Barry's Patents
    Below are the patents that I worked on at SGI. All of these patents were created while developing MineSet, a data mining and visualization product.

    A lot of business software could benefit from the introduction of machine learning algorithms. There are two main sorts: directed and undirected. Examples of directed learning are classifiers and regression. Examples of undirected learning are clustering (i.e. segmenation) and determining attribute importance. The primary difference is that directed learning implies that you know what you are searching for.
    When there are hundreds of dimensions and measures it is very difficult for the user or the person configuring the system to know which to select for a specific chart. Classifiers can help a lot in this regard by showing at a high level all attributes and how they relate to a specific target. Furthermore, the visualization of classifiers helps with data integrity issues. It can tell you at a glance which of your dimensions or measures are not behaving the way you expect.

The patents that I worked on are:

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Evidence Visualizer - US patent number 5,930,803 (issued/granted July 1999; after a couple of years of processing). At the same time I submitted a patent application, I authored a paper with Ronny Kohavi and Dan Sommerfield titled  Visualizing the Simple Bayesian Classifier. This paper shows the visualizer in an early form. The power of the naive-bayes classifier comes from smart binning of numerical attributes, and smart sorting and grouping of categorical attributes, with respect to some target. This tools was really great for getting an immediate overview of your data, but it also allowed interactive classification.

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Decision Table Visualizer. US Patent number 6,301,579. Issued around 2000. This is similar to the Evidence Visualizer in that we are also visualizing a classifier. It kind of looks like a graphical representation of a giant pivot table with many dimensions or binned measures for the rows and columns. One advantage of the decision table classifier and it visualization is that it does not assume attribute independence like Naive Bayes. The reason is that it selects pairs of attributes in decreasing order of importance with respect to the target. In the visualization, it is possible to interactively drill into your data and do interactive classification just as was possible for the evidence classifier. The paper for this one is Visualizing Decision Table Classifiers (pictures) are separate. This visualizer could be used to answer most of the same sorts of questions as the evidence classifier, but it can also show correlation between attributes.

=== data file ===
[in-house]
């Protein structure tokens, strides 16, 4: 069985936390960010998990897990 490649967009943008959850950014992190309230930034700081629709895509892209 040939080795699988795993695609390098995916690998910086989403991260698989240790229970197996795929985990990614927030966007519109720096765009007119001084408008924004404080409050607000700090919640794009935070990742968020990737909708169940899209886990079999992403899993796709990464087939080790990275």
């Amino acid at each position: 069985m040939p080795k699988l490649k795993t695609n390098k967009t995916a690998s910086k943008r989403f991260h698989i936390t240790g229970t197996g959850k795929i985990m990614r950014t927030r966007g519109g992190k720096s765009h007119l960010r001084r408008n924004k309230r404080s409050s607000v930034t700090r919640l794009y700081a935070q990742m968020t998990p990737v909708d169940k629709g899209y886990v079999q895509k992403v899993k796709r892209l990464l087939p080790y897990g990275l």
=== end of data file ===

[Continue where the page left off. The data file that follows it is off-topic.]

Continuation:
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Visual Approximation of Scattered data. US Patent number 5,861,891 (issued/granted Jan 1999; after a couple of years of processing) Allows creating a volumetric rendering of a 3D scaterplot when rendering the millions of individual points is prohibitive. The associated paper is Volume Rendering for Relational Data. (Pictures) are separate.

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Interpolation between relational tables for purposes of animating a data visualization US Patent number 6,034,697. Issued about 1999. Closely related to the last one. It allowed animating the volume rendering of the relational data using sliders that represented other measures like time or age.

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Method for approximating scattered data using color to represent values of a categorical variable US Patent number 6,301,579. Issues around 2000. This is also closely related to the volume rendering for relational data idea. Here we adapt the technique to rendering scattplots that have a categorical (i.e. dimension instead of measure) variable mapped to color. The corresponding paper is Nominal Splats.
     
Other SGI MineSet patents of possible interest.
   * Attribute importance - don't have a reference yet.
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Tree visualizer - Shows data in a tree hierarchy with a bar chart at each node. Used to show decision tree classifier in addition to straigh visualization.
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MLC++ - MLC++ was a machine learning library written by Ronny Kohavi and Dan Sommerfield when they were at stanford. Its a bit dated now. We can probably recreate the algorithms.

US Patent Office